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This article was published on June 6, 2019

AI model exposes Hollywood’s bias against actresses

AI model exposes Hollywood’s bias against actresses
Tristan Greene
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Tristan Greene

Editor, Neural by TNW

Tristan is a futurist covering human-centric artificial intelligence advances, quantum computing, STEM, physics, and space stuff. Pronouns: Tristan is a futurist covering human-centric artificial intelligence advances, quantum computing, STEM, physics, and space stuff. Pronouns: He/him

While the technology world and the US political institution grapple with how to deal with incumbent gender discrimination, Hollywood’s seemingly gotten a pass on the matter. But a new study out of London indicates Tinsel Town may be just as bad as Silicon Valley and the US Senate.

Researchers from Queen Mary University recently developed an AI model to scour the profiles of more than two million actors and actresses on IMDB. The goal was to see if they could teach a machine to predict when an entertainer would have their best year. They achieved success in that respect; the algorithm can determine with 85-percent accuracy when an actor will have their best working year.

This is interesting – it’d be a lot more interesting if the authors of the study weren’t declining to use the algorithm to predict a current celebrity’s status, though we understand why they wouldn’t be comfortable doing so. But, the team’s other findings might prove to be the bigger story.

Despite the fact that a handful of the world’s most famous celebrities are actors, Hollywood is not a magical place where dreams come true. At least not for 90-percent of all would-be entertainers. The Queen Mary University study revealed a bleak employment landscape where work is not only scarce, but usually divided up among an elite few.

The researchers aren’t talking about the Leonardo DiCaprios and Angelina Jolies of the acting world either. Even among typical “working” actors — those who rely on finding steady work and cashing paychecks — elitism seemed to be the higher order. The research team thus kept their focus off of those entertainers who don’t have to worry about looking for work:

We then address the questions that interest the majority of working actors and actresses. Questions such as “am I going to get another paid job?” or “is this year going to be my best?”

Based on the overall findings, the answer to those questions for most actors and addresses is a resounding no. Here’s why, according to the researchers:

The first message that emerges from our quantitative analysis is that one-hit wonders, i.e., actors whose career spans only a single year, are the norm rather than the exception. Long career lengths and high activity are found to be exponentially rare, suggesting a scarcity of resources in the acting world.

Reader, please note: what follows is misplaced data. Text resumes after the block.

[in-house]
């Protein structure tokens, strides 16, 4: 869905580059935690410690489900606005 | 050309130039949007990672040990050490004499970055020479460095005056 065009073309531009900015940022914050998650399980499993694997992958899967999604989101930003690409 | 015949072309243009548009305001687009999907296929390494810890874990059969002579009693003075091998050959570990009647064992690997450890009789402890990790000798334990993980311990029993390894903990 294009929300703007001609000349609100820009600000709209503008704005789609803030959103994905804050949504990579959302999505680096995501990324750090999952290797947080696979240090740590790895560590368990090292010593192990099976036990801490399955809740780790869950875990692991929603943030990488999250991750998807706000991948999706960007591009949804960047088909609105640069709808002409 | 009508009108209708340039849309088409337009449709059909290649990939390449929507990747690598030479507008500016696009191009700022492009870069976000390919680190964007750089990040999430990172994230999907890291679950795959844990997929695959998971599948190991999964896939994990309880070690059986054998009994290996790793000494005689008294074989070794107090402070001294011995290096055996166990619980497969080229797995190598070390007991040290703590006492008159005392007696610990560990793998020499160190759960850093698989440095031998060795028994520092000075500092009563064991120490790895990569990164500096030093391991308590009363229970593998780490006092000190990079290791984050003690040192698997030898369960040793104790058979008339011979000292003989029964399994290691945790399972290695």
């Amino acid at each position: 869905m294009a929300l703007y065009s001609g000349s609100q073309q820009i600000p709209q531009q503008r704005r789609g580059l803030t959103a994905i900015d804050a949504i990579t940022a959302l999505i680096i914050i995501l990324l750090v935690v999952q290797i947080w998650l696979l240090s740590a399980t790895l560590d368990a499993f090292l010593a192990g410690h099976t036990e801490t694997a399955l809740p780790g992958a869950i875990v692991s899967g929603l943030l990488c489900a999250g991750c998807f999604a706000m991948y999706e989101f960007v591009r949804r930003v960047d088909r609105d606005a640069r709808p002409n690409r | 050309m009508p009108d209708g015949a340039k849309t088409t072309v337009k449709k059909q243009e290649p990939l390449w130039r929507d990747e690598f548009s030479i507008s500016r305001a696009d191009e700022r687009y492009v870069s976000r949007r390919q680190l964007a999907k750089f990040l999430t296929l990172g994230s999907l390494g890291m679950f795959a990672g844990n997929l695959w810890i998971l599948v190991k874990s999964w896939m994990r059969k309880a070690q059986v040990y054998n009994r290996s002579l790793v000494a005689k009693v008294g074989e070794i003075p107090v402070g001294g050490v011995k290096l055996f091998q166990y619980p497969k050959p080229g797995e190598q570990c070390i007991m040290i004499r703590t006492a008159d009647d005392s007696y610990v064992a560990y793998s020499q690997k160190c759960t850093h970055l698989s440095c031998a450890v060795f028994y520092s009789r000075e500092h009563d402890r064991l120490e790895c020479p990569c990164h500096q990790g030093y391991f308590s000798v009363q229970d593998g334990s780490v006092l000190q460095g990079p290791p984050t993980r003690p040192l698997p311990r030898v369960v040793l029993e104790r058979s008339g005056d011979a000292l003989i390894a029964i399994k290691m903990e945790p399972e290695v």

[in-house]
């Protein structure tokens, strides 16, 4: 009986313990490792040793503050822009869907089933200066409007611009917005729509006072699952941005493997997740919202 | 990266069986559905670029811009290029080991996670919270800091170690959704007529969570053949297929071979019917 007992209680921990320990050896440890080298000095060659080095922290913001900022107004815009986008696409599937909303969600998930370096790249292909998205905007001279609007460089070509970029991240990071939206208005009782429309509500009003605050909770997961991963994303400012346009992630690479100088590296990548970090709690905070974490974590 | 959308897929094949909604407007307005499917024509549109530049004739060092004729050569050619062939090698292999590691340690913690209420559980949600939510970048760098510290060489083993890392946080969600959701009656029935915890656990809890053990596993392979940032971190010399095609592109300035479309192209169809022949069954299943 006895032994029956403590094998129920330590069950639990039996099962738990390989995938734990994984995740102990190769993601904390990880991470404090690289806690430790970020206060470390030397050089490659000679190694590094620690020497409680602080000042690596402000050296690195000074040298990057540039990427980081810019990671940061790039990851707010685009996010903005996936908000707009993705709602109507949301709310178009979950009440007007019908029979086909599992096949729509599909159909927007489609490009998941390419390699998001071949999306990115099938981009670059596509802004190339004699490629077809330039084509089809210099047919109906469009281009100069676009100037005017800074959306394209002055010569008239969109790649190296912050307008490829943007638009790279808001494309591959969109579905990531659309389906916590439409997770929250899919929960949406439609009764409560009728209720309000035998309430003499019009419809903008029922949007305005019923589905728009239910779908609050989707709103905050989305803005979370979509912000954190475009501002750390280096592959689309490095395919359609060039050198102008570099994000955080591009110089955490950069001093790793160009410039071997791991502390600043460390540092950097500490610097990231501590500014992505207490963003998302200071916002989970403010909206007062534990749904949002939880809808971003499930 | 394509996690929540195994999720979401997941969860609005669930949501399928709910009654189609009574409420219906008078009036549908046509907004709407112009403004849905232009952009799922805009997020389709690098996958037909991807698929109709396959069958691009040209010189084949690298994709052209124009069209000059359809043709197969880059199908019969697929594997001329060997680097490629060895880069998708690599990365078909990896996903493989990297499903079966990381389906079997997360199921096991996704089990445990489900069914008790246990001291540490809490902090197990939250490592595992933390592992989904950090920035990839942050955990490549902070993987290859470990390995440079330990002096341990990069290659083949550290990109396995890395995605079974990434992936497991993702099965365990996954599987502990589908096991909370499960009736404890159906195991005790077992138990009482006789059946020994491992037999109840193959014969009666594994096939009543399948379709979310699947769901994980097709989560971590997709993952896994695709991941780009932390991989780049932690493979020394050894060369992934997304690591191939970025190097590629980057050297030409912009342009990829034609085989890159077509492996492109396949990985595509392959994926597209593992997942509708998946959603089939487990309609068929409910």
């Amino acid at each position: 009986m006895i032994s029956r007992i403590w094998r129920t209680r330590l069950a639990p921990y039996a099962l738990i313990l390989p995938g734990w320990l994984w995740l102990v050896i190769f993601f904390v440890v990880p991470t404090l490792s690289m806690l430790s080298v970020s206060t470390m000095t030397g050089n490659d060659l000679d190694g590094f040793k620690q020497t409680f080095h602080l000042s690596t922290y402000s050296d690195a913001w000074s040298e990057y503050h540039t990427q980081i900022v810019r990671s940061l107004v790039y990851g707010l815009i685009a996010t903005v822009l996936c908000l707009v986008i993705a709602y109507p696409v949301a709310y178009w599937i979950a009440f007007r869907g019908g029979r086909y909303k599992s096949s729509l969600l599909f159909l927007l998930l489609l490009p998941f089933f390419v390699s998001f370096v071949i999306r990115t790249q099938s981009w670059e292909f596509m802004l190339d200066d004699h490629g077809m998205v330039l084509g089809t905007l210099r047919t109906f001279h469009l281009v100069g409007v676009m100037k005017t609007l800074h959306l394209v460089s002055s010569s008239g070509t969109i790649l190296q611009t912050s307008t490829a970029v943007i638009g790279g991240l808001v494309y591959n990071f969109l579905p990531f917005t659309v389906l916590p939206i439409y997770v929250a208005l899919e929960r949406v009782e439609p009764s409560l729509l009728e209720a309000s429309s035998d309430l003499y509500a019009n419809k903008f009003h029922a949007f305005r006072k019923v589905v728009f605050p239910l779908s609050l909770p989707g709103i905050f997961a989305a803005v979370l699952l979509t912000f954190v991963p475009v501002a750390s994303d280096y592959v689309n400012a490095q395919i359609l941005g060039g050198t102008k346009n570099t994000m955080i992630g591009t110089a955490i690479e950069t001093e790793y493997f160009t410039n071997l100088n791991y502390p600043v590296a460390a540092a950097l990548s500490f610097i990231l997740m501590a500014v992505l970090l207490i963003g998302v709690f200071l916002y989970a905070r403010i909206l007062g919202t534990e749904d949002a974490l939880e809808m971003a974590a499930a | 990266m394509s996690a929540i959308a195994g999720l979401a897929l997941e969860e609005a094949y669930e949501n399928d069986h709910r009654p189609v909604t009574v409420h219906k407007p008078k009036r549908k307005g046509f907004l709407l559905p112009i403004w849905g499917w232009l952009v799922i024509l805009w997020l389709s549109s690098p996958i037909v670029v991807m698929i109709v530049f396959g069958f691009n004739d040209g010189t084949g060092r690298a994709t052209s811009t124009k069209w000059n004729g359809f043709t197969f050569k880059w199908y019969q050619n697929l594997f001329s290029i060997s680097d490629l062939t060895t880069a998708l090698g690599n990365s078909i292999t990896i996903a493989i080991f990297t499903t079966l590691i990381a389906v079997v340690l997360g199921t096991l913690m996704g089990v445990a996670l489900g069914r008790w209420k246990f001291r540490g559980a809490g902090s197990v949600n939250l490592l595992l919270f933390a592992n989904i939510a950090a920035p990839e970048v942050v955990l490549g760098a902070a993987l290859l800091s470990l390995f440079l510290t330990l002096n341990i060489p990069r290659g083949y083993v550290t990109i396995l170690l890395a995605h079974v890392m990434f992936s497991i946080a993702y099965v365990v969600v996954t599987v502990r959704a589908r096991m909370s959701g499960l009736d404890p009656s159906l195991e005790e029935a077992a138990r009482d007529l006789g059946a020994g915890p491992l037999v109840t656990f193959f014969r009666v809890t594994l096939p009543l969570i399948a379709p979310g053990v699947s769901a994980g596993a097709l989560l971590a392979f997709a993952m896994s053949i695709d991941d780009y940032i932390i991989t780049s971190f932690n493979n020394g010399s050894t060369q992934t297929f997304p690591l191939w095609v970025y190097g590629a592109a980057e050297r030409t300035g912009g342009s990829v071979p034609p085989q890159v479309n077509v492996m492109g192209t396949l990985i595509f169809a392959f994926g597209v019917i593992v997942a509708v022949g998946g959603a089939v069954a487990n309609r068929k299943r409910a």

These results are in agreement with previously collected evidence, pointing to the fact that unemployment rates in actors hover around 90%, and that as low as 2% of actors are able to make a living out of acting.

That’s bad news for those who aren’t even one-hit wonders yet; but it’s even worse for women. The team found out that actresses are less likely to find consistent work, and less likely to recover from cold streaks in their careers. In essence, a woman’s temporary unemployment in show business is far more likely to become permanent than a man’s.

This is due to a combination of effects where the “rich get richer,” meaning only the well-connected get the most work. Show business, it would seem, is a game of who you know not how good you are. Something tells us most Hollywood insiders don’t need an AI to tell them that.

The researchers wrote:

Such patterns – which we show to systematically differ for actors and actresses, suggesting strong evidence of gender bias – not only allow us to identify qualities of individual actors or actresses working lives, but also to gain a deeper insight into the mechanisms by which jobs are themselves assigned, where high productivity is not necessarily based on merit and is likely to be a network effect.

At this point it’s pretty safe to assume that any algorithm that objectively looks for bias in hiring practices on the grand scale is going to find that women are actively discriminated against regardless of industry. Now we just need an intelligence to come along — artificial or natural — smart enough to do something about it.

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